Biwa Pearls: Refers often abused all cultured pearls in Japan and growing in a freshwater mussel . The name should be reserved for the Lake Biwa pearls , Japan.
Mabé : hemispherical beads. The nucleus is located between the shell and the mantle shell of the oyster. Used essentialyfor earrings or necklaces to hide the closure. Produced by saltwater oysters living in Japan , Indonesia, French Polynesia and Australia. It is possible to obtain all possible forms since it is actually carve and sculpt the same shell of the mollusk. The mollusk is obviously sacrificed during the operation and therefore are generally old oysters who produces beads that are used for this purpose. They have a much lower value than real pearls .
Keshi : t is a pearl accidentally produced in culture along with a normal pearl or when rejecting a nucleus . They are found in both molluscs saltwater and freshwater. It is a usually irregular shaped bead and a gloss often higher than nucleated beads.les perle They have a diameter of 2 to 15 mm, and are essentially Baroque style . Unwanted by pearl farmers , however, they are very popular in jewelry for their originality and keshis Tahitian and South Sea have long been regarded as beautiful exceptional pieces . The progress of the mastery of pearl farming has made them very rare.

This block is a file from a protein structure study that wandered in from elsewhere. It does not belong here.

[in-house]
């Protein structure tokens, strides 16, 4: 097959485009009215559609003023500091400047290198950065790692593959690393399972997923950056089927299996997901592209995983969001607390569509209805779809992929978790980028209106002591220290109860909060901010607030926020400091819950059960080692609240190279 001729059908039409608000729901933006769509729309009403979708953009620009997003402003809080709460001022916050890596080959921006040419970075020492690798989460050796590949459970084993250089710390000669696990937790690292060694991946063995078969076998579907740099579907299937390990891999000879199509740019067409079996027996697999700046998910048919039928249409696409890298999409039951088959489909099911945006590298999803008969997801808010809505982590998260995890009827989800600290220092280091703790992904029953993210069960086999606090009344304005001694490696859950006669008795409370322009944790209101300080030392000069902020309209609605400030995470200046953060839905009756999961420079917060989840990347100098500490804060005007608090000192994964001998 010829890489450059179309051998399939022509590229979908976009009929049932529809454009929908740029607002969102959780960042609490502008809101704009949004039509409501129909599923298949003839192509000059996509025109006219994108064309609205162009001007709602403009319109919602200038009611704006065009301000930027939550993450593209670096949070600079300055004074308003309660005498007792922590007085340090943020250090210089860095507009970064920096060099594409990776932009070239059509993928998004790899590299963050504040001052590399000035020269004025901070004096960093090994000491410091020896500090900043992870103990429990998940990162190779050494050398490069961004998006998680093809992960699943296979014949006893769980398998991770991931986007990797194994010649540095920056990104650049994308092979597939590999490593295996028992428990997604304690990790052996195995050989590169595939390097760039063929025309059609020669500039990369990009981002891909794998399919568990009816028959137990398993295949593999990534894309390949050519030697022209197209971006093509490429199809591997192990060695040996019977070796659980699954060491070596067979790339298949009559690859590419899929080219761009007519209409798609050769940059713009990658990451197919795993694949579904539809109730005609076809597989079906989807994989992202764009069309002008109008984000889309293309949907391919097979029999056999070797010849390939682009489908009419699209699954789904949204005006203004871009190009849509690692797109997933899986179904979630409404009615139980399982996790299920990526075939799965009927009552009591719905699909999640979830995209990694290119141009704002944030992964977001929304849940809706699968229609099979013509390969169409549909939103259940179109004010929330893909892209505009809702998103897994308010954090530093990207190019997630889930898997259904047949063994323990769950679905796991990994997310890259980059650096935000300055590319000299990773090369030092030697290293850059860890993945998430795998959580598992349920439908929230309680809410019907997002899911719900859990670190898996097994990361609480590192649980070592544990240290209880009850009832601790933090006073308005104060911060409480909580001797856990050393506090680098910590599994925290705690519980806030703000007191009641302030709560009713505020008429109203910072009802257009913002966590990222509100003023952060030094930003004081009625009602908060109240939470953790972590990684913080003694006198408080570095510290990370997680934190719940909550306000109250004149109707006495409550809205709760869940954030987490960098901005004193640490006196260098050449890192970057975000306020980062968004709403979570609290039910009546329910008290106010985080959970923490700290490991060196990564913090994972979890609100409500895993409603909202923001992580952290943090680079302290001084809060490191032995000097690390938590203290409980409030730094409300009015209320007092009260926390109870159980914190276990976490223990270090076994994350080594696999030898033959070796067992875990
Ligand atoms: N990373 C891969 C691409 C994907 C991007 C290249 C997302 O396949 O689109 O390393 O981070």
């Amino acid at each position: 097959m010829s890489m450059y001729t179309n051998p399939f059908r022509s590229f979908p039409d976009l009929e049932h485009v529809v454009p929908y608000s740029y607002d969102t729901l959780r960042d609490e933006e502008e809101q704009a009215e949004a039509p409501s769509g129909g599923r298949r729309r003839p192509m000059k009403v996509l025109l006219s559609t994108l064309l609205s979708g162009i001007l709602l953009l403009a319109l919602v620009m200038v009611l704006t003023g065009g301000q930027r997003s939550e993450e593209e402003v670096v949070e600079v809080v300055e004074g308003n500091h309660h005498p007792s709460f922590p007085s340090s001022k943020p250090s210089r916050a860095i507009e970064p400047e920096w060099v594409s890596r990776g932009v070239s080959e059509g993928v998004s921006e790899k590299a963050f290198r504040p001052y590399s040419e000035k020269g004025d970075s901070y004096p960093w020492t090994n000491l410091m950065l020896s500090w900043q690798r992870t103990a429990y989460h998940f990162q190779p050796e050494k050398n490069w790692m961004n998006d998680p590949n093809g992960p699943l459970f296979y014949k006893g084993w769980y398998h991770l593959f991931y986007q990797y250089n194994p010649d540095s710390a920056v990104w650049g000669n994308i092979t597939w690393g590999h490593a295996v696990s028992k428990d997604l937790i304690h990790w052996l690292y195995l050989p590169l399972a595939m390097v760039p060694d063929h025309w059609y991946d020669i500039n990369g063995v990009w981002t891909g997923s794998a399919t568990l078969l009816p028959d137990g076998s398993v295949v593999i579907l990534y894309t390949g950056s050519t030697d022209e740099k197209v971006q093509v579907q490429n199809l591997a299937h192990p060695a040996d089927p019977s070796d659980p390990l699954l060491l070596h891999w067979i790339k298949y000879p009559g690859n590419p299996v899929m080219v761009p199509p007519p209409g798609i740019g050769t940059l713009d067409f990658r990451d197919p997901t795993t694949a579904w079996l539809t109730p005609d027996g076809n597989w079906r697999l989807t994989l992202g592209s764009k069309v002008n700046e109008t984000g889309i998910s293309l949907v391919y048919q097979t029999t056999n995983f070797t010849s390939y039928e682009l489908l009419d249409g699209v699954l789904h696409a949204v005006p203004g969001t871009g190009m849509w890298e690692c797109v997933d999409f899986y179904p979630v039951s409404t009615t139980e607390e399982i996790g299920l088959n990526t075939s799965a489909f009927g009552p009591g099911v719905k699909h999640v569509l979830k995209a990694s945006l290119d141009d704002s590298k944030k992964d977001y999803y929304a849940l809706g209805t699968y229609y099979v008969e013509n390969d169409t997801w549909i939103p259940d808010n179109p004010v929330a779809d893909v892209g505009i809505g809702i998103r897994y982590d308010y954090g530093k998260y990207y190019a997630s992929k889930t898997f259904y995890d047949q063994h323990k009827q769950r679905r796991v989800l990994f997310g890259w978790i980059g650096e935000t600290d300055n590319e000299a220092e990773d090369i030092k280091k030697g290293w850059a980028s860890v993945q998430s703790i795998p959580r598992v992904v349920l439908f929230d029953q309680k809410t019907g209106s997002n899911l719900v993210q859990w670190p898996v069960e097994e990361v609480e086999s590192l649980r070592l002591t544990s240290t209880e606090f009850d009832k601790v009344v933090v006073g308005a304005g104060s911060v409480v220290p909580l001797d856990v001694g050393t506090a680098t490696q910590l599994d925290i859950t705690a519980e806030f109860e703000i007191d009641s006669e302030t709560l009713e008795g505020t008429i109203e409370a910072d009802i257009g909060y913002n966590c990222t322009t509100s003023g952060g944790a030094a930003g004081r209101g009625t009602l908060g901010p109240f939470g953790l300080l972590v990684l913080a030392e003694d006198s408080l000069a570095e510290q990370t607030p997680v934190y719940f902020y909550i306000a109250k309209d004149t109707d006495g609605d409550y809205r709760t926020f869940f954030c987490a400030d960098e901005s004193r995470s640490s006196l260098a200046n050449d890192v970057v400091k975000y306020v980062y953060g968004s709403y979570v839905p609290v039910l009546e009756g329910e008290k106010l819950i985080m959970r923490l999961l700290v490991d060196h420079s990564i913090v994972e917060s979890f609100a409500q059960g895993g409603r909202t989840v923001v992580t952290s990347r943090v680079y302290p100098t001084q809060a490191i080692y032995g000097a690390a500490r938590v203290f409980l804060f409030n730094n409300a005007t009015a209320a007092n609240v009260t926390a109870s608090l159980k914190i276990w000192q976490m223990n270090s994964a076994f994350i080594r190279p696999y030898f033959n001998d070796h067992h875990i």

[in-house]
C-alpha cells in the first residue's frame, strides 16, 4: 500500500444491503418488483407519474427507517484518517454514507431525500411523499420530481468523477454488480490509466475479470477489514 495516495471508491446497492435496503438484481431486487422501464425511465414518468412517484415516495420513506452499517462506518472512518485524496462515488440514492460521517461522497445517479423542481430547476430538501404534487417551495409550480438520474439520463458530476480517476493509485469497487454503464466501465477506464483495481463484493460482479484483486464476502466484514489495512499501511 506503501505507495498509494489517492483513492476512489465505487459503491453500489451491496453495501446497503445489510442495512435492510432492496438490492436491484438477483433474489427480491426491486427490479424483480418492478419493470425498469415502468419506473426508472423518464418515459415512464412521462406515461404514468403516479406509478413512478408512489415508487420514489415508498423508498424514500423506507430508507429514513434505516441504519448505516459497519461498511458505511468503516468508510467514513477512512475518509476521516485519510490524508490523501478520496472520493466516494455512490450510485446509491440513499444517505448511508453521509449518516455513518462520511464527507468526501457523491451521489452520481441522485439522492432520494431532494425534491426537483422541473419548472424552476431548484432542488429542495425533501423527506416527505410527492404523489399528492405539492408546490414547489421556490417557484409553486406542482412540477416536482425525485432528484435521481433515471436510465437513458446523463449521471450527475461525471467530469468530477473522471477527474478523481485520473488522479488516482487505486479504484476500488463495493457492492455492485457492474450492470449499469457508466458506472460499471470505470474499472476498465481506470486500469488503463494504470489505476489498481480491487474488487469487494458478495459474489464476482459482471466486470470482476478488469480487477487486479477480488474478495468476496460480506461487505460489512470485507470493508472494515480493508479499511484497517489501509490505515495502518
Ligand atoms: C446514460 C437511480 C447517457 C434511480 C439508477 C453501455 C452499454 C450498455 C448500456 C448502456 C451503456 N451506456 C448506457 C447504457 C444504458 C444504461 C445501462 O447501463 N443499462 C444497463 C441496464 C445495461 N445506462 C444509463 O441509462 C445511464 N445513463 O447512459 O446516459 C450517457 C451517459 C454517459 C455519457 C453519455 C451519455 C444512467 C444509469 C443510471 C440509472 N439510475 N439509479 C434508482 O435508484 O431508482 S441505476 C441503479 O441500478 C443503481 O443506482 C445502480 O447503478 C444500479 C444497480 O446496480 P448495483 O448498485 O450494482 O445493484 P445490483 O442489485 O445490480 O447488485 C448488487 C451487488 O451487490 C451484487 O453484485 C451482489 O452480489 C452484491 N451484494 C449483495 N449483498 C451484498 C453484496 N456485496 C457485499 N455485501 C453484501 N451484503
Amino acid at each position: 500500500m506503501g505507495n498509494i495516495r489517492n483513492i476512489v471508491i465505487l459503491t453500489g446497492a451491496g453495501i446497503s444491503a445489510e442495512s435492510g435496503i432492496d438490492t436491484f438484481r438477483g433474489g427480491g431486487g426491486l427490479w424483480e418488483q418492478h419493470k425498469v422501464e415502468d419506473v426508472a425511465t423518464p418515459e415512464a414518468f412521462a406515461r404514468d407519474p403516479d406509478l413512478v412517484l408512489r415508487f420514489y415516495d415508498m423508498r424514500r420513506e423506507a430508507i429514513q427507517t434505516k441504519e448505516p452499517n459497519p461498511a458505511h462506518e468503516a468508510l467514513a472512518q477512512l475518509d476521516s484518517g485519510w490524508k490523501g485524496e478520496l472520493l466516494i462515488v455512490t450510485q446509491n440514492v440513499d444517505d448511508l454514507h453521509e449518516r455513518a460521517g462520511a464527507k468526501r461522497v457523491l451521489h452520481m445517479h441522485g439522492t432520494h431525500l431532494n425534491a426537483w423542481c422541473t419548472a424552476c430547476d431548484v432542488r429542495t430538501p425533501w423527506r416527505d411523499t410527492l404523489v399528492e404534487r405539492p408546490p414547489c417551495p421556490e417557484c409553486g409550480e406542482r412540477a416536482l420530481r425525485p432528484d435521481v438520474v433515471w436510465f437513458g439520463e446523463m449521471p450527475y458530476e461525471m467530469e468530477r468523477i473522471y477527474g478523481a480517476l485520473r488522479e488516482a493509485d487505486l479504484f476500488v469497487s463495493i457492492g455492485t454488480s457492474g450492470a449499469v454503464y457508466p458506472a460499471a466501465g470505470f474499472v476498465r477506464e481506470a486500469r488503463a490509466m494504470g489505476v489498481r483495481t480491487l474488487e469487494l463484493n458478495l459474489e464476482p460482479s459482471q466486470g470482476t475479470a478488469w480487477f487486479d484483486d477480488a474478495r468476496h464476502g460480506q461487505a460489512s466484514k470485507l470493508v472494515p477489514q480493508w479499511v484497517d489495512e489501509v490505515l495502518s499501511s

Other lesser-known pearls : Conch pearls (lambi pearls), Melo pearls,Ormeau or Abalone pearls.
Cut composite, or assembled pearls : they are cut beads to keep only half or three-quarters , or composed of pieces of different or identical materials..
Imitation pearls: man-made, they have value only by the jewelry they compose . Sometimes source of deception , as some experience is necessary to distinguish natural pearls ( observing the drill hole or radiographic X)
TreatmentsTo make them brighter , or to change the color of the pearls can undergo mechanical treatments , chemical , thermal, ionic .
Cleaning, polishing, and peeling are only permitted without obligation to mention in the article.
Other treatments such as chemical bleaching, dyeing , polishing , heat, irradiation, oiling , waxing , etc. are required to be reported to the buyer, but this is not always the case on the part of unscrupulous resellers ; Indeed so treated beads have a lower value than the naturally bright and colorful beads
(sources : Wikipedia, Japana)